It seems counter-intuitive to many of us that, when confronted with an angry person breaking rules or engaging in questionable behavior, the best course for a person of authority is to simply walk away. But as countless teachers and mental health professionals have learned down through the years, deescalation is, in fact, regularly the best choice.
A fine editorial in this morning’s Greensboro News & Record makes this point — among several others — in a discussion of the Ferguson, Missouri disaster and its implications for other communities with similar police-community tensions. As the editorial notes:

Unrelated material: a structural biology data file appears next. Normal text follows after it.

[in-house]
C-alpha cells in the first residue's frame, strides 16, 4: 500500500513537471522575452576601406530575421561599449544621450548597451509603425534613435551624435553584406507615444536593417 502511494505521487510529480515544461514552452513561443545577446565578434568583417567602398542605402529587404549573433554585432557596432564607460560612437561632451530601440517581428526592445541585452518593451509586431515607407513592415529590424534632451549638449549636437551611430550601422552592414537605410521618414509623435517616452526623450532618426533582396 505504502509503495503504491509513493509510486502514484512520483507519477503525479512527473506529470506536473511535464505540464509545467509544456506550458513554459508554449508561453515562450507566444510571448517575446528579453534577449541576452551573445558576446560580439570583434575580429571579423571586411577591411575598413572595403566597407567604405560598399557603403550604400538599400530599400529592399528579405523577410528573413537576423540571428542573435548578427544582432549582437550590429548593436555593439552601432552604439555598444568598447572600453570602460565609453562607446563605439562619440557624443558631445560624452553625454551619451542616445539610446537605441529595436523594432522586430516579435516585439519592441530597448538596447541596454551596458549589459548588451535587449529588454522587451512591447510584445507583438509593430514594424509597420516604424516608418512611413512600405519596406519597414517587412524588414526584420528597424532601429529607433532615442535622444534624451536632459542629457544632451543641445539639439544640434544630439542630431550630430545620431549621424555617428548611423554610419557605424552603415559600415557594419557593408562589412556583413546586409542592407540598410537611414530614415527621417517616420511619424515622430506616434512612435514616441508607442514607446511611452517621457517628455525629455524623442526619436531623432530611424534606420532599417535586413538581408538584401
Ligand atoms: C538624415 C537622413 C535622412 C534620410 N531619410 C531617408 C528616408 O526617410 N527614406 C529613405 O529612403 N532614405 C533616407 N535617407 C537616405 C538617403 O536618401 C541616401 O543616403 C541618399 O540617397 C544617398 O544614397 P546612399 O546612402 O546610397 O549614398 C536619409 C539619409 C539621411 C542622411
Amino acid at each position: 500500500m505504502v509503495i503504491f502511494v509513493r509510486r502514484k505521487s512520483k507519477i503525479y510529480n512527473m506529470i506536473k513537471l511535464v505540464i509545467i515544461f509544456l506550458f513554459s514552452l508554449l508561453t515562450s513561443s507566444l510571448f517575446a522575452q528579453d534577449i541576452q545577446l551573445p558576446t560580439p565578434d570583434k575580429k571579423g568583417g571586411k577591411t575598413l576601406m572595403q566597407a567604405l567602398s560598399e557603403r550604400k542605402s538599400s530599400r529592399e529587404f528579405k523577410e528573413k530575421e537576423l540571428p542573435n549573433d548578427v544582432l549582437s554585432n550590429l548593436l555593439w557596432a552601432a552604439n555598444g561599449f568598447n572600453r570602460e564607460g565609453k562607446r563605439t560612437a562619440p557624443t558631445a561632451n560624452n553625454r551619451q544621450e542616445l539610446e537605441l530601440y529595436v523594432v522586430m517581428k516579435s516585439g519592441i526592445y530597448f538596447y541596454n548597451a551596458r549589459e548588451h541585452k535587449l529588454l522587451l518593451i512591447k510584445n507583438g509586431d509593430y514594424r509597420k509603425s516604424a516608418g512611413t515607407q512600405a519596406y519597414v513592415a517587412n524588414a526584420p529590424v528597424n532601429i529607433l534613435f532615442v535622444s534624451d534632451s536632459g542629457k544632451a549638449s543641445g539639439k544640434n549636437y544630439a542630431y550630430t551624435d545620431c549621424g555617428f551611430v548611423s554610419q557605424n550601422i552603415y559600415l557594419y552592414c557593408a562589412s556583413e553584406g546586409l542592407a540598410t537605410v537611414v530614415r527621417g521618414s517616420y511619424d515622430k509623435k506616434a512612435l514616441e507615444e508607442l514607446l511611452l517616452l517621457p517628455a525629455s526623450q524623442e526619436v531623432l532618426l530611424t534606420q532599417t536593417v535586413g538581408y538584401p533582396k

[Former Ferguson police officer Darren] Wilson frequently invokes his ‘training’ in explaining his encounter with Brown, which involved only 90 tragic seconds. But more police forces are stressing ‘de-escalation’ to avert physical confrontations. ‘We haven’t taught officers to just walk away,’ Cambridge, Mass., police Commissioner Robert Haas told the Associated Press. Some situations demand the use of force. Others don’t. In some cases, the best weapons are patience and reason. And the best fight, the one avoided.”
Here in North Carolina — home of the late, great Andy Griffith who taught weekly TV lessons as “the sheriff without a gun” — such an obvious truth ought to already be embedded in our community DNA. Let’s hope experts of all kinds keep speaking up and reminding us of the logic of such an approach until it become common wisdom once again.
Read the entire N&R editorial by clicking here.